What makes a doll different from a beautiful human girl? Maybe not as much as you think. Somewhere in a big city, behind an unprepossessing storefront, a mysterious man sells “plant dolls,” living organisms that look just enough like real little girls to cause no end of trouble. Once they are “awakened” by a patron they take a fancy to, the dolls subsist happily on a diet of milk, cookies, and unconditional love. A plant doll may seem like a new start for a lonely widower, a sister for a lonely orphan, or a gambler’s good-luck charm, but if you want one of these delicate creatures to smile at you, you may have to pay with more than money. Most of the short stories in this volume center around the doll shop and it’s owner, but the last two are pure ghost stories reminiscent of Charlotte Bronte and Edgar Allen Poe. As astute readers may have already noticed, Dolls is eerily similar to Matsuri Akino’s Petshop of Horrors series, minus the crime fighting subplots. For fans of Count D and his menagerie of beasties, Dolls makes for darker and equally interesting reading.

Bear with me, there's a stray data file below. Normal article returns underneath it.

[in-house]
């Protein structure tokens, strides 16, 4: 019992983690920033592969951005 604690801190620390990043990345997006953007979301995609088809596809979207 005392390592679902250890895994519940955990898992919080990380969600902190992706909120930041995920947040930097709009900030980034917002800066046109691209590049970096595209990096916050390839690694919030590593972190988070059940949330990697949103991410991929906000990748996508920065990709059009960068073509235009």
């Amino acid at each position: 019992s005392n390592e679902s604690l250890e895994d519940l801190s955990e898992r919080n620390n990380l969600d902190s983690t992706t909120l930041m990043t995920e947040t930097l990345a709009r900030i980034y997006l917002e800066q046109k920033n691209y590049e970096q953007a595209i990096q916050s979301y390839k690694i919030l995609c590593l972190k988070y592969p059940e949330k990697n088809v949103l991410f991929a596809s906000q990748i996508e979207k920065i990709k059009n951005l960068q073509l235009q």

Dolls, vol. 1
by Yumiko Kawahara